My 2018 Battle Plan


I had started this big long post about all I had done right this year and what grand schemes I had planned for when this loathsomely foul year of our Lord 2017 finally limps on out, gut-shot. But it was getting over a thousand words and I still wasn’t done, and I just don’t have the time to write a novel every time I sit down to blog (which isn’t often). So, kids. Here’s something a little different. Something between a listicle with a clickbaity title and something substantive meant for those whose attention spans are much more vast than the usual blog fodder. And besides, I thought my own struggles and difficulties might prove useful to others who are in similar straits, both creatively and financially. So, without further ado, here then is my 2018 battle plan. For, make no mistake. It is a lot like girding one’s loins and walking into battle.

Figure Out What You Want to Focus On. Is there somewhere you fell short this year? Want to improve it next year? Pick out just three or four things to focus on and then go for it full bore in 2018.

Acknowledge Your Accomplishments. What did you do great this year? Whatever it is, celebrate it. 2017 has been a surreal shit show, and if you managed to get anything done with everything that’s happened, you deserve mad props. I wrote and published a novel, scripted a comic book, wrote a short story for a anthology, and wrote a novella for a publisher, and turned in another in the same series a month early. I also picked up a paying editing job and some work for hire audio drama work that won’t bear fruit until 2018. Not great, not what I’d hoped, but also, now that I look back on it, not that bad either. Taking stock of your successes as well as failures is a great way to show you what you did right, so you can do more of it in 2018.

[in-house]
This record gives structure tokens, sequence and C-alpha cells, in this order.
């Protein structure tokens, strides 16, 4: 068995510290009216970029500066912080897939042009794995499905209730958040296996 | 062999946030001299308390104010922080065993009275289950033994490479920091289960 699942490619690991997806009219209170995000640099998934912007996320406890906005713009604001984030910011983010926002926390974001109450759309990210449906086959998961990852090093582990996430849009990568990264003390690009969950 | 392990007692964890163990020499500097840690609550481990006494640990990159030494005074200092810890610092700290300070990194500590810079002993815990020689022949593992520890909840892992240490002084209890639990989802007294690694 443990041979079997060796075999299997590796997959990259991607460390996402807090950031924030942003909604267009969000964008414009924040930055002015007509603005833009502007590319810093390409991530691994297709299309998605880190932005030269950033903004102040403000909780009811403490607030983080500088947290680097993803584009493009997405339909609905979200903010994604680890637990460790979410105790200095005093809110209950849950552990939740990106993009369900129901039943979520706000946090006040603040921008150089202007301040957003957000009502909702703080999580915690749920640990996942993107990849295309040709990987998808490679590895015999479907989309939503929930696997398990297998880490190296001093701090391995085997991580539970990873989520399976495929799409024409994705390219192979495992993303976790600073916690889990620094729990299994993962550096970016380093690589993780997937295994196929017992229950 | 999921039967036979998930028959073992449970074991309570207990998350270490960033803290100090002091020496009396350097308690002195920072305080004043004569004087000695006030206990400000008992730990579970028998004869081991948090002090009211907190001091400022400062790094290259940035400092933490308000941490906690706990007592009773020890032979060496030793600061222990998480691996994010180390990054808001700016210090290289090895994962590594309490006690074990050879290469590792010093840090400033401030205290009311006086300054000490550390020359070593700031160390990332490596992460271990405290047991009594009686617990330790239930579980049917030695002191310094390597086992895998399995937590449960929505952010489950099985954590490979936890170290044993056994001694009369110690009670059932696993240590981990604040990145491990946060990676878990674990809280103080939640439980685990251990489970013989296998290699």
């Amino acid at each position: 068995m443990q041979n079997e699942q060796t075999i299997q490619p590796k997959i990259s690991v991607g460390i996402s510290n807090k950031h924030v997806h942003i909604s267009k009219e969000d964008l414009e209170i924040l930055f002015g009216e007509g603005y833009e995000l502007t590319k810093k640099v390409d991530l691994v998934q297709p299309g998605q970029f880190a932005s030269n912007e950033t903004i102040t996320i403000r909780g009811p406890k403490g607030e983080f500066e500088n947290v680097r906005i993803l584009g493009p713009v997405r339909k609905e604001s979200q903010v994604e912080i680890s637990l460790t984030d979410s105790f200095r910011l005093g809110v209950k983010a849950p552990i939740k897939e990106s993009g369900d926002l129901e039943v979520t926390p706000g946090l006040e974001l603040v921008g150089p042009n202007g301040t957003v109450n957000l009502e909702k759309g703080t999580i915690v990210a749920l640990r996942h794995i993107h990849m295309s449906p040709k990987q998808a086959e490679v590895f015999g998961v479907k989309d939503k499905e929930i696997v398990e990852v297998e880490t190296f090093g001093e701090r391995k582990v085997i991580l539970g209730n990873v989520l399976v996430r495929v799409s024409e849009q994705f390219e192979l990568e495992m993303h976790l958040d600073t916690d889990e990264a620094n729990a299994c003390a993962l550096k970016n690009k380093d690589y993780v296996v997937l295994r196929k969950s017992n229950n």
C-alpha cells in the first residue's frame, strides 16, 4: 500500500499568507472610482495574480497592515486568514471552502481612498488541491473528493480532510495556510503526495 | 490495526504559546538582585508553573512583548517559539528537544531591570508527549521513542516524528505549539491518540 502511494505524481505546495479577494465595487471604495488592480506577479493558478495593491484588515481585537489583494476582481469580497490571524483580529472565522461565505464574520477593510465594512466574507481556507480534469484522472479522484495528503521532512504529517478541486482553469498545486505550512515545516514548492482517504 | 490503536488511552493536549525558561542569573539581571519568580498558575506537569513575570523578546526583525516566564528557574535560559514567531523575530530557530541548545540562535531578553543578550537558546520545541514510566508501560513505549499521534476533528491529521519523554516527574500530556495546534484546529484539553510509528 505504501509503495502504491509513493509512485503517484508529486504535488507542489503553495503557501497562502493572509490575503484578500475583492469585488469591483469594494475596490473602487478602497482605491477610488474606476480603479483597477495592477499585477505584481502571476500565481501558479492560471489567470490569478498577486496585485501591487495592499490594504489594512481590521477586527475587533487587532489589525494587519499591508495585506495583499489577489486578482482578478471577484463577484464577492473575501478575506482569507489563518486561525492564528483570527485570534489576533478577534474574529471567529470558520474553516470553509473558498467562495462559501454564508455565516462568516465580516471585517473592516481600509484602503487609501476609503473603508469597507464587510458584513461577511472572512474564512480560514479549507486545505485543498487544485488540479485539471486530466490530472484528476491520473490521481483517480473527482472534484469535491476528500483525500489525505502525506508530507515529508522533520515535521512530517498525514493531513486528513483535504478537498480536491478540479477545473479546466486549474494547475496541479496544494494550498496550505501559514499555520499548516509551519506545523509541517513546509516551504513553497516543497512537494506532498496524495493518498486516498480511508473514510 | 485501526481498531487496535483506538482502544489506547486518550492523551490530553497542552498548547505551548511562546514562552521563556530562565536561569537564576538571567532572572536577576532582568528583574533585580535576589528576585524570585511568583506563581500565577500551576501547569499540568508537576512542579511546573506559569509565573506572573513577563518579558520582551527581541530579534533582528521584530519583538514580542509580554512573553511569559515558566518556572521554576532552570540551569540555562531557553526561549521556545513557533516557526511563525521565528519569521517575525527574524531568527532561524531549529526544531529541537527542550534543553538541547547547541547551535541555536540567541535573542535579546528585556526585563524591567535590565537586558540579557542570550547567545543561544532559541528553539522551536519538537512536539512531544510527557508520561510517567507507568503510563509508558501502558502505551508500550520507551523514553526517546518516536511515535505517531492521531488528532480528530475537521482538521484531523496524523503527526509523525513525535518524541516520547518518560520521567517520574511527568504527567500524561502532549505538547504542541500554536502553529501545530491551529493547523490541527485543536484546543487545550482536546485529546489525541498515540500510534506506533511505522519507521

Break It Down. This is related to the first point above, but it bares further explanation. With something as complex as a writing business, you need to break things up into smaller chunks or components. For my writing business in 2018, I’m focusing on these four areas:

Growing and nurturing my list early
Writing good books fast (rapid release strategy)
Copy Success
Take the Long View

Let’s take each of these briefly in turn:

Growing and nurturing my list early. This is important. At first I thought about focusing on this once I had a strong book out that a lot of people seemed to like, but now this feels like a mistake. With a large, tightly focused list, I can announce the book and help it grow right out of the gate. I plan on doing this by creating another freebie–this one ONLY available to those who sign up for my list. I’m also going to cough up the hundred bucks for Bookfunnel to give away the freebie in exchange for email addresses, something I know from past experience Bookfunnel is terrific at getting. My mistake with using them before was not paying the full price for email capture. I mean, they have a weird pricing structure, but whatever. You can’t argue with results. That’s how I know my hundred dollars a year will be well spent. As soon as I come up with it.

Writing Good Books Fast. This is the old rapid release strategy. If you can keep it up without having a psychotic episode from all the writing you’ll be doing, you could have a good scaleable business by next Christmas.

The rapid release strategy works like this:

Write books in a series-same genre, same world, same characters. I recommend at minimum a trilogy.
Publish each book two weeks apart. This keeps your books from falling out of Amazon’s algorithm.